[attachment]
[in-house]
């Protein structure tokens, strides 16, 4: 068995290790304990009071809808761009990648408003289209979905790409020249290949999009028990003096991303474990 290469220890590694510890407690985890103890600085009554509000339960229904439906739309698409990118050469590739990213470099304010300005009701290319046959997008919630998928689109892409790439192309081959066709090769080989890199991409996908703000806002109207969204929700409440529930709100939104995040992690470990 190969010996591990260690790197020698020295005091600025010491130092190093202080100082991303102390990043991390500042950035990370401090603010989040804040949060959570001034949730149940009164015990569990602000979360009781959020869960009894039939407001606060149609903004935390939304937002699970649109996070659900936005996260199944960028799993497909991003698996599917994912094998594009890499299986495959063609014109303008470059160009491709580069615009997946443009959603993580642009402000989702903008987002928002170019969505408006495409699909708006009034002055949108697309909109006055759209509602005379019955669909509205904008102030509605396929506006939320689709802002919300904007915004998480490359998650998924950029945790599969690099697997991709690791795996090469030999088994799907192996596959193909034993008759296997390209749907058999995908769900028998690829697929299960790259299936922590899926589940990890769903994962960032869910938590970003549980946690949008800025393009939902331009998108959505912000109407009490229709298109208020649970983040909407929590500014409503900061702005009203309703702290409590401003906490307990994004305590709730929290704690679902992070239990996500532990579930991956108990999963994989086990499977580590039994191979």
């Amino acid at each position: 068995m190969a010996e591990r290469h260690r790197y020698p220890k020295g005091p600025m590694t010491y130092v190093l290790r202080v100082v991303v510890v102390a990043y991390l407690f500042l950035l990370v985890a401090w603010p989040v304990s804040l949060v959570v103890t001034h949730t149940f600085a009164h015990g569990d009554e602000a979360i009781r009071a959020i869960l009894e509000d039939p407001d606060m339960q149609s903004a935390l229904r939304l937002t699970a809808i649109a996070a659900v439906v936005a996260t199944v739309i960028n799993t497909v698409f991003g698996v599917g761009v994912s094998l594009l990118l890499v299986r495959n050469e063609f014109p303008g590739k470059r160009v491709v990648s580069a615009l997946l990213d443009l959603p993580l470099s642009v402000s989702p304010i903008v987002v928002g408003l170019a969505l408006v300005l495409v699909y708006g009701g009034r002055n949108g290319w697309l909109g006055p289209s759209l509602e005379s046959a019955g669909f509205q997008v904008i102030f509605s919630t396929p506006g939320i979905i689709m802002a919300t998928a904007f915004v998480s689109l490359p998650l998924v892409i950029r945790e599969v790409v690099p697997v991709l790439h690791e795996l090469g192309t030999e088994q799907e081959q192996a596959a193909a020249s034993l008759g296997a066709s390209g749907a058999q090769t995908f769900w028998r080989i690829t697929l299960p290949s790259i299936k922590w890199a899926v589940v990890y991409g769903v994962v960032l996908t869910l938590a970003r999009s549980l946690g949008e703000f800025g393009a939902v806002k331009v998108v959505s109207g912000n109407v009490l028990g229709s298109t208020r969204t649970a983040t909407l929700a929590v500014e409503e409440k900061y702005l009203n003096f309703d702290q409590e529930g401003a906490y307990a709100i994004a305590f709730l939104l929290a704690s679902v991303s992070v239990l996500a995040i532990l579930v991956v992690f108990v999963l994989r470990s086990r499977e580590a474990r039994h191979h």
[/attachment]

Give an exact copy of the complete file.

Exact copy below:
[in-house]
């Protein structure tokens, strides 16, 4: 068995290790304990009071809808761009990648408003289209979905790409020249290949999009028990003096991303474990 290469220890590694510890407690985890103890600085009554509000339960229904439906739309698409990118050469590739990213470099304010300005009701290319046959997008919630998928689109892409790439192309081959066709090769080989890199991409996908703000806002109207969204929700409440529930709100939104995040992690470990 190969010996591990260690790197020698020295005091600025010491130092190093202080100082991303102390990043991390500042950035990370401090603010989040804040949060959570001034949730149940009164015990569990602000979360009781959020869960009894039939407001606060149609903004935390939304937002699970649109996070659900936005996260199944960028799993497909991003698996599917994912094998594009890499299986495959063609014109303008470059160009491709580069615009997946443009959603993580642009402000989702903008987002928002170019969505408006495409699909708006009034002055949108697309909109006055759209509602005379019955669909509205904008102030509605396929506006939320689709802002919300904007915004998480490359998650998924950029945790599969690099697997991709690791795996090469030999088994799907192996596959193909034993008759296997390209749907058999995908769900028998690829697929299960790259299936922590899926589940990890769903994962960032869910938590970003549980946690949008800025393009939902331009998108959505912000109407009490229709298109208020649970983040909407929590500014409503900061702005009203309703702290409590401003906490307990994004305590709730929290704690679902992070239990996500532990579930991956108990999963994989086990499977580590039994191979």
């Amino acid at each position: 068995m190969a010996e591990r290469h260690r790197y020698p220890k020295g005091p600025m590694t010491y130092v190093l290790r202080v100082v991303v510890v102390a990043y991390l407690f500042l950035l990370v985890a401090w603010p989040v304990s804040l949060v959570v103890t001034h949730t149940f600085a009164h015990g569990d009554e602000a979360i009781r009071a959020i869960l009894e509000d039939p407001d606060m339960q149609s903004a935390l229904r939304l937002t699970a809808i649109a996070a659900v439906v936005a996260t199944v739309i960028n799993t497909v698409f991003g698996v599917g761009v994912s094998l594009l990118l890499v299986r495959n050469e063609f014109p303008g590739k470059r160009v491709v990648s580069a615009l997946l990213d443009l959603p993580l470099s642009v402000s989702p304010i903008v987002v928002g408003l170019a969505l408006v300005l495409v699909y708006g009701g009034r002055n949108g290319w697309l909109g006055p289209s759209l509602e005379s046959a019955g669909f509205q997008v904008i102030f509605s919630t396929p506006g939320i979905i689709m802002a919300t998928a904007f915004v998480s689109l490359p998650l998924v892409i950029r945790e599969v790409v690099p697997v991709l790439h690791e795996l090469g192309t030999e088994q799907e081959q192996a596959a193909a020249s034993l008759g296997a066709s390209g749907a058999q090769t995908f769900w028998r080989i690829t697929l299960p290949s790259i299936k922590w890199a899926v589940v990890y991409g769903v994962v960032l996908t869910l938590a970003r999009s549980l946690g949008e703000f800025g393009a939902v806002k331009v998108v959505s109207g912000n109407v009490l028990g229709s298109t208020r969204t649970a983040t909407l929700a929590v500014e409503e409440k900061y702005l009203n003096f309703d702290q409590e529930g401003a906490y307990a709100i994004a305590f709730l939104l929290a704690s679902v991303s992070v239990l996500a995040i532990l579930v991956v992690f108990v999963l994989r470990s086990r499977e580590a474990r039994h191979h």